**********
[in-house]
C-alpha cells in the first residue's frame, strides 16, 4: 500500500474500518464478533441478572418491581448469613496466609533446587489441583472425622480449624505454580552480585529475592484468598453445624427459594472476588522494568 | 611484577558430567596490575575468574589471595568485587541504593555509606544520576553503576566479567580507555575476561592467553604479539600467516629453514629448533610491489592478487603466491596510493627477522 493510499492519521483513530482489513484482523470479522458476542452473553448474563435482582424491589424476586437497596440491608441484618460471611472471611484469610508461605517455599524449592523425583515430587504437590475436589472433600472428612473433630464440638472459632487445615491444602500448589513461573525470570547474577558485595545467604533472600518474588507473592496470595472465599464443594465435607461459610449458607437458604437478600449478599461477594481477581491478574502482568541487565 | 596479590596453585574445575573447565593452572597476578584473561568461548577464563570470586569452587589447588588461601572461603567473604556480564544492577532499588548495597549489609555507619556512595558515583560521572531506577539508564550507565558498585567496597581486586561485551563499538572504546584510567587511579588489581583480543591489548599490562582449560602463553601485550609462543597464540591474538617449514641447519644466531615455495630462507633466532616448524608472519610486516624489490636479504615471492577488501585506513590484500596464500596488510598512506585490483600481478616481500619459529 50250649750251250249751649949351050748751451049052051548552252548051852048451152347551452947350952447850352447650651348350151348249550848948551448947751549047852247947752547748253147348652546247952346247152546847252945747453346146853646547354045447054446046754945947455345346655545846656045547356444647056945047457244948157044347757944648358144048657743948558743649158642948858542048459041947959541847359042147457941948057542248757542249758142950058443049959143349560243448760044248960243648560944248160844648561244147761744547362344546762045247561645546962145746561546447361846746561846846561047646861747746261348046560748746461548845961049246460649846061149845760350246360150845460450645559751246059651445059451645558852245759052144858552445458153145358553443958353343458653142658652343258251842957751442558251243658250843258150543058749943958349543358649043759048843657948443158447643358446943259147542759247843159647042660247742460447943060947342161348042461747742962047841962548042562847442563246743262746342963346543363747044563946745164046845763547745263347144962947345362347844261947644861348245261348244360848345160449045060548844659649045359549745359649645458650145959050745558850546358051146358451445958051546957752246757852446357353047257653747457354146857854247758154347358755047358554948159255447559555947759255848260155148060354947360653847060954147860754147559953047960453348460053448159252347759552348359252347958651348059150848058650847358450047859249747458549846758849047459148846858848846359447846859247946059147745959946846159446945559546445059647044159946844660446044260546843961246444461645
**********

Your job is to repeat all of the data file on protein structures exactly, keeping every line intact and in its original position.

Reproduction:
[in-house]
C-alpha cells in the first residue's frame, strides 16, 4: 500500500474500518464478533441478572418491581448469613496466609533446587489441583472425622480449624505454580552480585529475592484468598453445624427459594472476588522494568 | 611484577558430567596490575575468574589471595568485587541504593555509606544520576553503576566479567580507555575476561592467553604479539600467516629453514629448533610491489592478487603466491596510493627477522 493510499492519521483513530482489513484482523470479522458476542452473553448474563435482582424491589424476586437497596440491608441484618460471611472471611484469610508461605517455599524449592523425583515430587504437590475436589472433600472428612473433630464440638472459632487445615491444602500448589513461573525470570547474577558485595545467604533472600518474588507473592496470595472465599464443594465435607461459610449458607437458604437478600449478599461477594481477581491478574502482568541487565 | 596479590596453585574445575573447565593452572597476578584473561568461548577464563570470586569452587589447588588461601572461603567473604556480564544492577532499588548495597549489609555507619556512595558515583560521572531506577539508564550507565558498585567496597581486586561485551563499538572504546584510567587511579588489581583480543591489548599490562582449560602463553601485550609462543597464540591474538617449514641447519644466531615455495630462507633466532616448524608472519610486516624489490636479504615471492577488501585506513590484500596464500596488510598512506585490483600481478616481500619459529 50250649750251250249751649949351050748751451049052051548552252548051852048451152347551452947350952447850352447650651348350151348249550848948551448947751549047852247947752547748253147348652546247952346247152546847252945747453346146853646547354045447054446046754945947455345346655545846656045547356444647056945047457244948157044347757944648358144048657743948558743649158642948858542048459041947959541847359042147457941948057542248757542249758142950058443049959143349560243448760044248960243648560944248160844648561244147761744547362344546762045247561645546962145746561546447361846746561846846561047646861747746261348046560748746461548845961049246460649846061149845760350246360150845460450645559751246059651445059451645558852245759052144858552445458153145358553443958353343458653142658652343258251842957751442558251243658250843258150543058749943958349543358649043759048843657948443158447643358446943259147542759247843159647042660247742460447943060947342161348042461747742962047841962548042562847442563246743262746342963346543363747044563946745164046845763547745263347144962947345362347844261947644861348245261348244360848345160449045060548844659649045359549745359649645458650145959050745558850546358051146358451445958051546957752246757852446357353047257653747457354146857854247758154347358755047358554948159255447559555947759255848260155148060354947360653847060954147860754147559953047960453348460053448159252347759552348359252347958651348059150848058650847358450047859249747458549846758849047459148846858848846359447846859247946059147745959946846159446945559546445059647044159946844660446044260546843961246444461645